Employees: Rolling out measures to tackle the changing environment and communicate the carrier’s support—for example, more flexible working times, childcare subsidies
Customers: Ensuring that customer-care units are reachable; keeping customers informed of capacity constraints; deploying self-service, automation, and additional capacity to tackle personnel shortages in service-critical functions; and minimizing customer-data risk of cyber exposure
Business: Ensuring business continuity by immediately stress-testing solvency; modeling cash-flow, P&L, and balance-sheet impact in three or four scenarios; and identifying potential triggers of significant liquidity events. They also are adjusting new-business pricing, taking into account new economic variables, and (most applicable to life insurers) considering removing some products from the shelf entirely.
Strategy office: Reimagine processes and journeys (weeks 1–8):
A strategy center can be used to implement a top-down, fresh perspective on the future operating model. The center can be led by the head of strategy or someone in another role who is well equipped to understand the current operation but is also a visionary who will create a truly transformative road map for the new normal that can be rapidly deployed as the organization stabilizes.
This strategy team can apply a zero-based approach to reimagine processes and customer journeys. The approach considers the minimum (zero-based) budget, staffing, and external spending required to maintain baseline operations, from sales and distribution to in-force servicing. Processes can then be built using analytics, automation, and sourcing best practices to design a more resource-efficient alternative that also offers improved customer experience. These efforts will make possible several of the digital journeys discussed in the previous section.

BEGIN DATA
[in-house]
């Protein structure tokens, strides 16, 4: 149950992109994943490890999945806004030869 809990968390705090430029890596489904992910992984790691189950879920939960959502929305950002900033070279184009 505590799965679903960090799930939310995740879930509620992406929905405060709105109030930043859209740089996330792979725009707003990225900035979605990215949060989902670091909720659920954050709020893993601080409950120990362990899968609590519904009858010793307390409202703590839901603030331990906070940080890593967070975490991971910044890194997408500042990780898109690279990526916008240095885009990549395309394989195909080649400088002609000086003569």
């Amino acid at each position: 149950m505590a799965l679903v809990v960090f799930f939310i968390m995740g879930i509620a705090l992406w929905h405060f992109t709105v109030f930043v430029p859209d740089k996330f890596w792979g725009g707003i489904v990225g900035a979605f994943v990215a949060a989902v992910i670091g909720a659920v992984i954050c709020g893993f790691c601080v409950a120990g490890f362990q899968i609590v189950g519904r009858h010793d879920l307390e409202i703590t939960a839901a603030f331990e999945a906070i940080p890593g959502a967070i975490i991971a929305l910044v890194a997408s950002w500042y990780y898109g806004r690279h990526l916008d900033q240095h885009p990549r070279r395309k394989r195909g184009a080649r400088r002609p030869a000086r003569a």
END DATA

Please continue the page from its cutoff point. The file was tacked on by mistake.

Transformation office: Embed the changes (weeks 4–16+):
As a carrier stabilizes, it will be able to mobilize the broad participation of the organization during the crisis to embed the new normal into the fabric of the company. Doing so requires the carrier to set up a robust execution engine, led by a chief transformation officer who drives the weekly cadence of decision making (not process) and creates radical transparency—of impact, interdependencies, resource needs, trade-offs, and roadblocks. Coupling this engine with a common methodology and language for evaluating impact and a digital program-management platform will help the carrier understand the maturity and progress of each initiative.
Second, the carrier can fundamentally rebase expectations of its people and footprint, starting with an evaluation of what it was able to achieve while operating in an entirely remote manner and with capacity constraints. Leaders are now learning, on a whole new level, what their teams are capable of—and it will be important to ensure that those breakthroughs aren’t lost in a transition back to the physical office. Leaders can roll up what will probably be a large number of initiatives emerging from the strategy office into an integrated plan, against which they will be able to measure performance and set budgets going forward. Doing so would help avoid siloed or watered-down execution. In addition, carriers could formalize the remote-working model, cross-train their workforce, and embed flexibility into the operating model to ensure that they will be better poised to respond to future crises.
Of course, sustaining the new operating model requires an informed plan that focuses on organizational health and culture. The plan could be informed by an assessment of the elements that have bred the carrier’s success, such as alignment with a shared vision, shared goals, and incentives at every level as well as clear roles and transparent performance.
First and foremost, insurance leaders need to manage the immediate threat to people’s health and well-being and be sensitive to those customers most affected by the crisis. To exit the crisis with a more customer-focused, efficient, and resilient organization, insurance leaders need to plan ahead, engage the gamut of strategic and tactical levers discussed here, and use radical transparency to advance change. Insurers can sustain momentum and make long-lasting changes even in the challenging times ahead.